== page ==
Optical microscopy is an essential tool for biological research, as it allows for non-invasive imaging of small animals. However, optical microscopy has its limits. Due to the low light level, fluorescence microscopy prohibits high speed imaging, making it difficult to study fast dynamic biological processes. In addition, optical blur due to the diffraction of light results in limited spatial resolution, particularly when using objective lenses with low numerical apertures. In this thesis, we propose computational imaging methods to overcome these limitations using a combination of novel image acquisition procedures and reconstruction algorithms.
The first part of this thesis deals with improving temporal resolution in fluorescence microscopy to image rapid, repeating processes. We take advantage of multiple acquisitions, each taken with different time delays or temporally modulated illumination patterns, to recover high frequency information that is lost with traditional imaging. We demonstrate our method to image the beating heart in live embryonic zebrafish with reduced motion blur and high resolution in time.
The second part of this thesis deals with reducing spatial blur in optical projection tomography, a form of optical microscopy that uses multiple 2D projections to reconstruct a 3D image of an object. We propose a method to reduce the optical distortion (as characterized by the system's optical point spread function) that can be implemented with a scanning acquisition approach combined with a modified filtered backprojection algorithm for reconstruction. We demonstrate our method to image blood vessels in larval zebrafish with high spatial resolution and reduced out-of-focus blur.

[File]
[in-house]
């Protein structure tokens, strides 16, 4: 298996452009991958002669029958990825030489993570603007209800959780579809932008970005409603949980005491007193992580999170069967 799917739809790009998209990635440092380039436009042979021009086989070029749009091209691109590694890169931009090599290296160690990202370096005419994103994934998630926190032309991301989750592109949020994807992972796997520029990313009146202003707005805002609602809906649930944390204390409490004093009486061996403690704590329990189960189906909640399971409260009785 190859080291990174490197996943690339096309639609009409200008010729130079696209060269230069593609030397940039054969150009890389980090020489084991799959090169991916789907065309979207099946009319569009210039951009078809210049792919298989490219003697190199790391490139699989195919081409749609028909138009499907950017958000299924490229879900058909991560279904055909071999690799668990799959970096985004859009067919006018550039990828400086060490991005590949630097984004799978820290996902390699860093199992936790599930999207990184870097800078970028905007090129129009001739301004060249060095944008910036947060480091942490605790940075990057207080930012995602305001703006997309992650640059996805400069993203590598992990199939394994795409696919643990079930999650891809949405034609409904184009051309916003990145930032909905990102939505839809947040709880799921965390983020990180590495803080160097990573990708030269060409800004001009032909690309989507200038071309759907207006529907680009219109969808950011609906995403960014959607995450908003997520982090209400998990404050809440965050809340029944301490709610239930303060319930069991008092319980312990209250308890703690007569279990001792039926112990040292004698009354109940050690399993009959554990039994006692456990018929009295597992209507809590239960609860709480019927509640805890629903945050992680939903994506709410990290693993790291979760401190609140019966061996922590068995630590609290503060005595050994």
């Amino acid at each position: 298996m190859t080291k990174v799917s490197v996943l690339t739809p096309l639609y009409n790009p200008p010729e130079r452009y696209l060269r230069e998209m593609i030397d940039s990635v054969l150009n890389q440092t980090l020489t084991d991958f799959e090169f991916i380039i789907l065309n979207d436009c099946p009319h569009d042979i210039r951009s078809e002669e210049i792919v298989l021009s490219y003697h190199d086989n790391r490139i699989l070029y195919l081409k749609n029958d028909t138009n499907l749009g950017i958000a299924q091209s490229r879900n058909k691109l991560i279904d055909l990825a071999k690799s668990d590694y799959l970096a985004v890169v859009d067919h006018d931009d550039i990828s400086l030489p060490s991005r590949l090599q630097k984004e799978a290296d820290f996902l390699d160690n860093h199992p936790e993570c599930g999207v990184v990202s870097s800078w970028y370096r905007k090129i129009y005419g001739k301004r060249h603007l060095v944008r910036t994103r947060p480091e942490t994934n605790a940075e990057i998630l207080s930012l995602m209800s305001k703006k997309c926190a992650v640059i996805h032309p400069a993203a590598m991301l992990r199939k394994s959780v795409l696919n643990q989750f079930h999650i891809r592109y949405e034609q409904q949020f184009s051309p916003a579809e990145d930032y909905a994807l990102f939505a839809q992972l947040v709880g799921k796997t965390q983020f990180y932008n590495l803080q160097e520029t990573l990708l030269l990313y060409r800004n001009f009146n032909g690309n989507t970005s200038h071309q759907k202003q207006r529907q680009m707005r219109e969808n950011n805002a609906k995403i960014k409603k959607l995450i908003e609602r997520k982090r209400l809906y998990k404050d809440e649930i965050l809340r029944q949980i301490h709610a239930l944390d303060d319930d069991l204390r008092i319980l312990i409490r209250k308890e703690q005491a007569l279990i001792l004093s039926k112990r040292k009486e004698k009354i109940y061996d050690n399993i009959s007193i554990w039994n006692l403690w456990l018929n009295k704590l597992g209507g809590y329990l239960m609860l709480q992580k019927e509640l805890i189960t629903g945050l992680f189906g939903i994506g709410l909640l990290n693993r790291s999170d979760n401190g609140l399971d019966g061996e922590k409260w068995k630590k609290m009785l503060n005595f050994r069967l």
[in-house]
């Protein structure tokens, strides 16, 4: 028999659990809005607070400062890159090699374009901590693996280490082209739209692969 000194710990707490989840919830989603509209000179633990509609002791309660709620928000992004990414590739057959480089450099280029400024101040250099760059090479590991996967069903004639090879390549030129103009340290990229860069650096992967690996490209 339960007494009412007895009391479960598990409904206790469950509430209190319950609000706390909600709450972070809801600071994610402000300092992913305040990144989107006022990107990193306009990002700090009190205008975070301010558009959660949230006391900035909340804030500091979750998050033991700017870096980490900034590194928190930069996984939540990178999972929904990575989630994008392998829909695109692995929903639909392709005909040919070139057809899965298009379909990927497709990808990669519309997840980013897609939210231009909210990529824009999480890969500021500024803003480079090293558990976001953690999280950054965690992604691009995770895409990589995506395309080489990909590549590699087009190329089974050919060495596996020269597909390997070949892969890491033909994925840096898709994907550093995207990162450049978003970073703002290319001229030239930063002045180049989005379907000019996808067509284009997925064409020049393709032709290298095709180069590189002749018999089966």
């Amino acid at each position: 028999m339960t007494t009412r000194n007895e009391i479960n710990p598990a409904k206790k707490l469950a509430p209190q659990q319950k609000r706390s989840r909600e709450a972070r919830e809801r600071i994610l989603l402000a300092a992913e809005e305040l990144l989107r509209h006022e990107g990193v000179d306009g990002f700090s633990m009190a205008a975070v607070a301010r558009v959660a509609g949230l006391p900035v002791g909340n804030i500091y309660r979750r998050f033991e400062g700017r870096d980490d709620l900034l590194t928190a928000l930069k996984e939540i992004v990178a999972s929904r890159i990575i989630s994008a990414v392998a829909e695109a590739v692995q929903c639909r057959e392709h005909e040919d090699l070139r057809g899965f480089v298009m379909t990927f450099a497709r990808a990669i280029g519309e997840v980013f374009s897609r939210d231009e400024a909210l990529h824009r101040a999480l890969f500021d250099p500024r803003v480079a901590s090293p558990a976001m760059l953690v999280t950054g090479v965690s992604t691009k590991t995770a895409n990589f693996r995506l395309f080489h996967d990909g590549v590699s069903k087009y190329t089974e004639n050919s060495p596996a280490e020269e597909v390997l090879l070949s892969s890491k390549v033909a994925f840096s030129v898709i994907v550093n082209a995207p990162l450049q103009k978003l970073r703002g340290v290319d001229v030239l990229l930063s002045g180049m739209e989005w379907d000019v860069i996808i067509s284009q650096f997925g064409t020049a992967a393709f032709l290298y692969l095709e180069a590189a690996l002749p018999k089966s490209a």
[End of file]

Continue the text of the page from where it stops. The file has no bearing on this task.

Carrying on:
The final part of this thesis deals with the dimensional limitation of 2D sensors for measuring 3D motion in microscopy. We propose a method to combine two-dimensional motion estimates from multiple views to recover out-of-plane velocity and reconstruct a divergence-free, three-dimensional velocity field. We demonstrate our method to measure, for the first time, dynamic blood flow in 3D inside the beating heart of a live zebrafish using optical microscopy.
This thesis provides new tools that integrate custom image acquisition procedures and image reconstruction algorithms to overcome the resolution limitations – temporal, spatial, and out-of-plane velocity resolution – in optical microscopy. The methods presented in this thesis, in particular the single camera, active illumination method for temporal superresolution in fluorescence microscopy, will be directly applicable to a broad range of biological studies and will open up new perspectives for imaging small organisms in 3D (and time) with high spatio-temporal resolution.
|Commitee:||Lee, Hua, Manjunath, B. S., Sen, Pradeep|
|School:||University of California, Santa Barbara|
|Department:||Electrical and Computer Engineering|
|School Location:||United States -- California|
|Source:||DAI-B 78/09(E), Dissertation Abstracts International|
|Subjects:||Engineering, Biomedical engineering, Electrical engineering|
|Keywords:||Computational imaging, Image processing, Microscopy|
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